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Ancient Judaean Second Revolt Coin Commands $77,500 at Auction

By Mel Wacks

Goldberg Auctioneers have probably hammered down more ancient Judaean coins than anyone else. Their Pre-Long Beach Auction on June 4-5 of The Moussaief Collection Part II featured over 200 coins ranging from Alexander the Great issues struck in Judaea during his lifetime (336-323 BCE) and afterwards, to coins issued by Simon Bar Kochba during the failed Second Revolt (132-135 CE), and some Judaea City Coins made by the Romans in the following decades.


Weighing just 1.49 gm, this tiny silver Hemidrachm sold for $21,000.


An example of the early coins sold was issued during the Ptolemaic occupation (285-246 BCE) by Ptolemy II Philadelphos. The tiny silver Hemidrachm, weighing a mere 1.49 gm. sold for $21,000, more than double the $10,000+ estimate. It was described by the auctioneer as ‘Diademed head of Ptolemy I right. Reverse: ‘YHDH’ (paleo-Hebrew), eagle with wings displayed standing left on thunderbolt. Hendin 1085; TJC 31a. Extremely Rare. Toned. Choice Very Fine. Only a small handful of this denomination survive.’

A Year Two (67/8 CE) Half Shekel more than doubled the $9,000 estimate, selling for $20,000.

No respectable Judaean coin auction would be complete without the famous silver Shekels issued during the First Revolt (66-70 CE), and Moussaieff II contained a total of 11 Shekels and Half Shekels issued during the first three years of the war. The star performer in this category was a Year Two (67/8 CE) Half Shekel that brought $20,000 vs. the $9,000+ estimate. It was described in the catalog as: ‘Half of a shekel’ (Paleo-Hebrew), ritual chalice with pearled rim, the base raised by projections on both ends; above, ‘year 2’. Reverse: ‘Jerusalem the holy’ (Paleo-Hebrew), staff with three pomegranate buds, round base. Hendin 1359; TJC 195. Well struck and nicely centered. Traces of luster still present. Extremely Fine.’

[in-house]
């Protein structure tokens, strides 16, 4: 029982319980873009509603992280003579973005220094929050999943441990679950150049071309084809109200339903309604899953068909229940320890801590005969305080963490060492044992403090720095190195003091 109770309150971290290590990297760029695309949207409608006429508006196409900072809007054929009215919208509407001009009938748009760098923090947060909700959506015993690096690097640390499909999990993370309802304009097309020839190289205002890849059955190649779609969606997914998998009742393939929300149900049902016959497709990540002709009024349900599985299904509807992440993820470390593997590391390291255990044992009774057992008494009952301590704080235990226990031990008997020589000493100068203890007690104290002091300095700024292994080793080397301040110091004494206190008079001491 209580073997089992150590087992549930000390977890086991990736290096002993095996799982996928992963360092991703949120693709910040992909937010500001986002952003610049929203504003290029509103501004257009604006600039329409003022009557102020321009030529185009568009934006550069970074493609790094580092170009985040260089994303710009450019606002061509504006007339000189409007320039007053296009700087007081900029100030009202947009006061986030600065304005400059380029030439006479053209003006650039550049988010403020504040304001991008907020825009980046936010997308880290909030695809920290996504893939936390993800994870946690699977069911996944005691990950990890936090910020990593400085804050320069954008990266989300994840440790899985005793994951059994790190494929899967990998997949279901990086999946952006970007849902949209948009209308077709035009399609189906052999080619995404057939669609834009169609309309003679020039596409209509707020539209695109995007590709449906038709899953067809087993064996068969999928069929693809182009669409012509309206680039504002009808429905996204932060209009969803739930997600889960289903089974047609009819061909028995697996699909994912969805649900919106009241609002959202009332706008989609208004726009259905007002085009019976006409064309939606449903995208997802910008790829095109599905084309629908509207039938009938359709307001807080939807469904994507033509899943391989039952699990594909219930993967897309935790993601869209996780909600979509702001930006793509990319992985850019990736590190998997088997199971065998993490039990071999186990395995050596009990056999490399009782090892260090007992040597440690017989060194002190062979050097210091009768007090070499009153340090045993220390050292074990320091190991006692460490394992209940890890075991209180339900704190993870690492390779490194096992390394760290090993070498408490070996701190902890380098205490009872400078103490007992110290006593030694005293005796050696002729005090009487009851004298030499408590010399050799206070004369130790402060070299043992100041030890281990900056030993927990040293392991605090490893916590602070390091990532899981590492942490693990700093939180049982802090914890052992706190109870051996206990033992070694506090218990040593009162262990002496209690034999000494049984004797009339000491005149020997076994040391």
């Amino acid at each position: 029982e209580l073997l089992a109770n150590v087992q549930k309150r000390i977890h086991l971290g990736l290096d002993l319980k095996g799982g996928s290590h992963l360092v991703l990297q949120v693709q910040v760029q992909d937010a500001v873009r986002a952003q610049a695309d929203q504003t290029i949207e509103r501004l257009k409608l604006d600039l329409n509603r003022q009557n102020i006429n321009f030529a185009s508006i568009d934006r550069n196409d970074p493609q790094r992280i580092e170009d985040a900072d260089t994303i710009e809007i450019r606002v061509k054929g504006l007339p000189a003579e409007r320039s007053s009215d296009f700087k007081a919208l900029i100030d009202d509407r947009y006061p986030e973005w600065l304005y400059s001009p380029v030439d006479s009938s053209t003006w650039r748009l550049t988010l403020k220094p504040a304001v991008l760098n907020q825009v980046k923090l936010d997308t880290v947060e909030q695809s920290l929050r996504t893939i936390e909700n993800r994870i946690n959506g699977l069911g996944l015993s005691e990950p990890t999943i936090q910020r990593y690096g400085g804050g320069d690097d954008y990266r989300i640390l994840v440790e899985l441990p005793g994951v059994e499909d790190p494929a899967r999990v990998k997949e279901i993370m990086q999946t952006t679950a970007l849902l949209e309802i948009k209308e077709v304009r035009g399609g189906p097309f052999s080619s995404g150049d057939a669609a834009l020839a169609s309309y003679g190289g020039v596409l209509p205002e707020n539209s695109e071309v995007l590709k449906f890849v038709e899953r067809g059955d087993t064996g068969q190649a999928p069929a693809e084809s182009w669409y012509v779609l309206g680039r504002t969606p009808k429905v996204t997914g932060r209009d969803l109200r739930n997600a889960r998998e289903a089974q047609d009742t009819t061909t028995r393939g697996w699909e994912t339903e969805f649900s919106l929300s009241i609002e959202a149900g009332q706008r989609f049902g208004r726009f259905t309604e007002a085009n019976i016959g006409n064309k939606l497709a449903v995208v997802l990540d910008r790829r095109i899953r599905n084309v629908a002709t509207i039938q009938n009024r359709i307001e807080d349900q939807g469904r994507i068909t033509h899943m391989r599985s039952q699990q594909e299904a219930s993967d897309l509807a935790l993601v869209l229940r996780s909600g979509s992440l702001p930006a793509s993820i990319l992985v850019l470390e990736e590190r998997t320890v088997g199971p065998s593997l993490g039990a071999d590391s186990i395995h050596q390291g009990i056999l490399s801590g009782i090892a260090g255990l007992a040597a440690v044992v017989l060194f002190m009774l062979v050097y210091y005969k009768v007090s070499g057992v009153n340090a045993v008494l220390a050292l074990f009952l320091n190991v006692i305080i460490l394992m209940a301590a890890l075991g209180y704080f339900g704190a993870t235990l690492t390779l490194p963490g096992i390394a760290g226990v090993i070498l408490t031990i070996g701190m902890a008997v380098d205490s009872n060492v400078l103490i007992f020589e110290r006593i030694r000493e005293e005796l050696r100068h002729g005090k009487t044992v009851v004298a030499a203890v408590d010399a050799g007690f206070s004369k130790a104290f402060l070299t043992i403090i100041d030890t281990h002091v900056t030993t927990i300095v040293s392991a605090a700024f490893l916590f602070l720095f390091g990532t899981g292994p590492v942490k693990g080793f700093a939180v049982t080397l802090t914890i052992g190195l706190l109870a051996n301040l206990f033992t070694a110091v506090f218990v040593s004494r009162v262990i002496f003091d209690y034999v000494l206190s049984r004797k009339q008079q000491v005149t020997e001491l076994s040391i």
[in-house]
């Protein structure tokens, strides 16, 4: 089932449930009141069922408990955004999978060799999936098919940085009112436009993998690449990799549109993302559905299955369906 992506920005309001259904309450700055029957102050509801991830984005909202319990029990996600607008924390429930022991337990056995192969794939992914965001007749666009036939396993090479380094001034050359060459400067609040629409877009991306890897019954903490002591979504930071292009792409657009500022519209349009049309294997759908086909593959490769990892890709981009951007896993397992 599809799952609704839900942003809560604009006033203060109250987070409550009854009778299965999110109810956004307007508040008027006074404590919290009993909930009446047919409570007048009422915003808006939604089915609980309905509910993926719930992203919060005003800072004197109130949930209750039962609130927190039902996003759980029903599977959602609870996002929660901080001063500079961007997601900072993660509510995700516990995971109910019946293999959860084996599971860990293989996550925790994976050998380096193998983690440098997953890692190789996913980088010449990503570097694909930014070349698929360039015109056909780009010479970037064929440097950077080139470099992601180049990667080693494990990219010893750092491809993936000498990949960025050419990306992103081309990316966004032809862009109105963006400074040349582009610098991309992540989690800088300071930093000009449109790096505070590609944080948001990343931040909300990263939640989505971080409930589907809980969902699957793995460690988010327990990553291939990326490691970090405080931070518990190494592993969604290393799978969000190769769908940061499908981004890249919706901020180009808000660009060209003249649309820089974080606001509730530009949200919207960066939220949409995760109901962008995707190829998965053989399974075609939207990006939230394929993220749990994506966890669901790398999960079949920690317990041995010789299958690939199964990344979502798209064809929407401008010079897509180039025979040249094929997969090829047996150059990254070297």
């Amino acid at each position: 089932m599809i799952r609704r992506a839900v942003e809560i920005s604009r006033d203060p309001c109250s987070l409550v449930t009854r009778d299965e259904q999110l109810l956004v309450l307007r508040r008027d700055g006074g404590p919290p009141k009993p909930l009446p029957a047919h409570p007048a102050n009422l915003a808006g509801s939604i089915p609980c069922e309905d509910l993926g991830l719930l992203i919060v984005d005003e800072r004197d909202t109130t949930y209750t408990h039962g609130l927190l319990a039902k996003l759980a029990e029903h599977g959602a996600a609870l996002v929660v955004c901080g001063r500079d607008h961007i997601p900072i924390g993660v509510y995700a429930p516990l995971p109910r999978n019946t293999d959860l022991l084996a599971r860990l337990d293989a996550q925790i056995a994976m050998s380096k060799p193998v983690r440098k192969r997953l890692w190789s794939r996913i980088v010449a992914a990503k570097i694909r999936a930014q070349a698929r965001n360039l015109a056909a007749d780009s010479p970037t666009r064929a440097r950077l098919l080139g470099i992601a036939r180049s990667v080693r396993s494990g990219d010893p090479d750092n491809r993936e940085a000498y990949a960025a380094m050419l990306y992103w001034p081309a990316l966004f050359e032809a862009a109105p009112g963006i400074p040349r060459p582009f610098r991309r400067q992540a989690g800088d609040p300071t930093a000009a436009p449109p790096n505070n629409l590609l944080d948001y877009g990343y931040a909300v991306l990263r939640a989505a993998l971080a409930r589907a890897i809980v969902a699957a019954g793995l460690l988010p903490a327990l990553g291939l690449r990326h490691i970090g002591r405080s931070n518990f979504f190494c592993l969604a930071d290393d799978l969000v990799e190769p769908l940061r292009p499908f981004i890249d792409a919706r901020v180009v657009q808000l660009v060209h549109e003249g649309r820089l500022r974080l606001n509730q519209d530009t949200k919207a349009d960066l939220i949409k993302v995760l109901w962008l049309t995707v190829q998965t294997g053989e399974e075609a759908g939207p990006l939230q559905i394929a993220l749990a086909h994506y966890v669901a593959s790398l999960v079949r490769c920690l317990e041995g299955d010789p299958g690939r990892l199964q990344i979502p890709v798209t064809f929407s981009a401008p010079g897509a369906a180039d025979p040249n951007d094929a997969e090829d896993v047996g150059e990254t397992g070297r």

Tripling the estimate of $4,000, this bronze Sestertius sold for $12,000.

Moussaieff II featured a number of coins that the Romans issued following the end of the First Revolt (in 70 CE)—the famous Judaea Capta series. A bronze Sestertius, with remarkable detail in the portraits of the standing Emperor Vespasian and the seated woman (representing Judaea) brought $12,000, triple the estimate of $4,000+. The coin was described as: ‘Rome, 71 CE. IMP CAES VESPASIAN AVG P M TR P P P COS III, laureate head of Vespasian right. Reverse: IVDAEA CAPTA, S C in exergue, palm tree; to left, emperor standing right, foot on helmet, holding spear and parazonium; to right, Jewess in attitude of mourning seated right on cuirass. Hendin 1504; RIC 167; BN 497-8; BMC 543. Smoothed and with tooling, dark patination. About Extremely Fine.’

Most silver Selas and Zuzim were struck over Roman coins, with the most dramatic being evident in this Zus, which sold for $2,300.

Goldberg’s Pre-Long Beach Sale featured over 75 coins issued during the Second Revolt (132-5 CE), mostly silver Selas (Tetradrachms) and Zuzim (Denarii). All of these issues are struck over Roman coins. One of the most dramatic overstrikes was evident in a Zus, described as follows: ‘Undated, attributed to year 3 (134/5 CE). ‘Simon’ (Paleo-Hebrew), bunch of grapes with leaf and tendril. Rev. ‘For the freedom of Jerusalem’ (Paleo-Hebrew), upright palm branch. Hendin 1430; Mildenberg 170 (O21/R103); TJC 272c. Struck on a denarius of Titus with a clear portrait of the emperor. Toned. Basically as struck. Sharpness of Very Fine / Extremely Fine. From the Palm Desert Collection. The estimated value was $1,000+, and it sold for $2,300.’

An absolutely incredible example, this Second Revolt coin from the Moussaieff Collection sold for $77,500.

The very first Second Revolt coin from the Moussaieff Collection brought the highest winning bid in this group–$77,500, exceeding Goldberg’s estimate of $75,000. It was headed ‘Magnificent’ in the catalog, and described as: ‘Jerusalem’ (Paleo-Hebrew), tetrastyle façade of the Temple of Jerusalem; show bread table or Ark of the Covenant in chest form with semicircular lid and short legs, seen from a narrow side. Rev. ‘Year one of the redemption of Israel’ (Paleo-Hebrew), lulav with etrog at left. Hendin 1373; Mildenberg 1 (O1/R3); TJC 218. Very rare. An absolutely incredible example! Boldly struck and well centered with nice wide margins. Virtually as struck! Traces of luster is still evident. One of the finest in existence. Superb Extremely Fine.’

For a full list of all sales results from Goldberg Auctioneer’s June 4-5 sale visit www.goldbergcoins.com/view-auctions/catalog/id/67/?page=1.

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